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4 Ways to Decrease Bedtime Struggles in Toddlers and Preschoolers


Many preschool children fight bedtime and naptime because they're afraid they will miss out on something. It can be difficult to decide whether your child truly isn't tired or is just trying to stall bedtime, but monitoring behavior is a good way to tell if he or she is getting enough sleep. Children who seem tired and fussy during the day probably need more sleep. By one year of age, most children sleep about 14 hours a day. By age four, children sleep an average of 12 hours, and by age eight, the number drops to about nine hours. Remember, though, that your child is unique, and that with a regular routine and your support, your child will get the right amount of sleep without a lot of bedtime or naptime hassles.

  • Set a regular bedtime, but don't be too strict. Make your child's bedroom an inviting place to be. Include some of your child's favorite things to create an atmosphere of comfort and security. During the hour or so before bedtime, keep your child's environment quiet and relaxing.
  • Establish a bedtime routine. Help your children take a bath, brush their teeth, put on their pajamas and perform other small rituals, like kissing their stuffed animals goodnight. Reading books or quietly talking about the day are also good ways to help children unwind and feel ready to go to sleep. Be aware that your child may learn to put off bedtime with endless glasses of water, snacks, trips to the bathroom, extra stories and countless questions. Be firm and clear while keeping routines simple.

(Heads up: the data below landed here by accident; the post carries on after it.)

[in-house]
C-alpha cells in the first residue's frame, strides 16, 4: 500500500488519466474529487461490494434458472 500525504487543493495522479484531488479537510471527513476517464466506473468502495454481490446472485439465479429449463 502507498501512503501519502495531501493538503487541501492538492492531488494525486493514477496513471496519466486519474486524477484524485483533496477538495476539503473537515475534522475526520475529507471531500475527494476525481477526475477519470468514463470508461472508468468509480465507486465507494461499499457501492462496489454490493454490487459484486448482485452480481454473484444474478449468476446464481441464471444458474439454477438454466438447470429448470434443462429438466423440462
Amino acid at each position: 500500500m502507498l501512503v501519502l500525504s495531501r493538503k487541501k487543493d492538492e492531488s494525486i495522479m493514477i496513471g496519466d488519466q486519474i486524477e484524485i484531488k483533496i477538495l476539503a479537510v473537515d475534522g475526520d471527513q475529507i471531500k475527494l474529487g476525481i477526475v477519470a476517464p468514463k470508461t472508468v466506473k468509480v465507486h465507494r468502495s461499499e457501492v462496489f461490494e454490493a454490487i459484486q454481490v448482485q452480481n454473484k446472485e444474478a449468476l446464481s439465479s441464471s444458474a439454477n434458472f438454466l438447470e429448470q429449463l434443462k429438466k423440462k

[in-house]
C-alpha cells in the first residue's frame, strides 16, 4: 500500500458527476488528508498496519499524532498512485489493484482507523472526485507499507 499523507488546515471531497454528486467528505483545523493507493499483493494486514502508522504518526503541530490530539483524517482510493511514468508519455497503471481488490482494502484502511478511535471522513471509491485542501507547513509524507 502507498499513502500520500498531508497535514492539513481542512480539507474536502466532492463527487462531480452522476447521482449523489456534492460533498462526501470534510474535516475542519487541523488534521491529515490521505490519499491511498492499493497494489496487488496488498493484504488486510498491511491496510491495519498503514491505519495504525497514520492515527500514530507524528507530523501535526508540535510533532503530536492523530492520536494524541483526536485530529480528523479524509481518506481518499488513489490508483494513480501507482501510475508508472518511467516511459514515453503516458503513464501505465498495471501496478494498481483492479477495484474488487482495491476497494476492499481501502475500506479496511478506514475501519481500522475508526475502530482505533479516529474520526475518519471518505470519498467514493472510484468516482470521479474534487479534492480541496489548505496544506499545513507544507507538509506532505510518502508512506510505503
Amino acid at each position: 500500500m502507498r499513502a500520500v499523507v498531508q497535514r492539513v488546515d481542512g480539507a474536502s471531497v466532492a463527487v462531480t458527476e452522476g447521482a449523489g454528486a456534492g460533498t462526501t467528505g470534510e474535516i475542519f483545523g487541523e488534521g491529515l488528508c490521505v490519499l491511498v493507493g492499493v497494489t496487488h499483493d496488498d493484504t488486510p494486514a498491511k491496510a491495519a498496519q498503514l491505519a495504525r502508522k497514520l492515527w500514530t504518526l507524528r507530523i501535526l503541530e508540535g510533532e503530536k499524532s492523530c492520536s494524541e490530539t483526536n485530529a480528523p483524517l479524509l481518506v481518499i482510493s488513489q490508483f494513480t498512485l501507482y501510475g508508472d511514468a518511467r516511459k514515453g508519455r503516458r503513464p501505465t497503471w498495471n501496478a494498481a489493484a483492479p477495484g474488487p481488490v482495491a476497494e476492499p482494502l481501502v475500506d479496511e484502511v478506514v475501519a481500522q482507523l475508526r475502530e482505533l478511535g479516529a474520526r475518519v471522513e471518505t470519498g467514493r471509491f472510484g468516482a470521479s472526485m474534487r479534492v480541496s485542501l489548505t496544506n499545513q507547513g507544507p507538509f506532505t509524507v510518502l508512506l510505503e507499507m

• Pick your battles. Consider allowing your child to choose two or three toys to take to bed. By doing this, you limit the number of toys in bed while avoiding problems by giving your child choices. Make sure toys that are chosen are safe to sleep with. If your child doesn't go to sleep right away, require him or her to stay in bed for one hour doing something quiet, such as looking at books or listening to soft music. During the day, reading stories with your child in a quiet, cozy way may promote nap taking. You can also differentiate naptime from bedtime. Have a special stuffed toy just for naps, allow your child to take a nap in a different room or use a special blanket only for naps.
  • Make your child feel safe. A night light or bedroom door left open may help create a relaxed and secure atmosphere while falling asleep, especially if your child is afraid of the dark. These measures may also help children who need to use the bathroom in the middle of the night. To prevent children from forming the habit of sleeping in your bed for comfort, compromise by allowing them into your bed in the morning for snuggle time or laying with them until they fall asleep at night, then either moving them to their bed or returning to your own bed, allowing them to make a pallet on the floor beside your bed or planning weekend campouts in the living room together.

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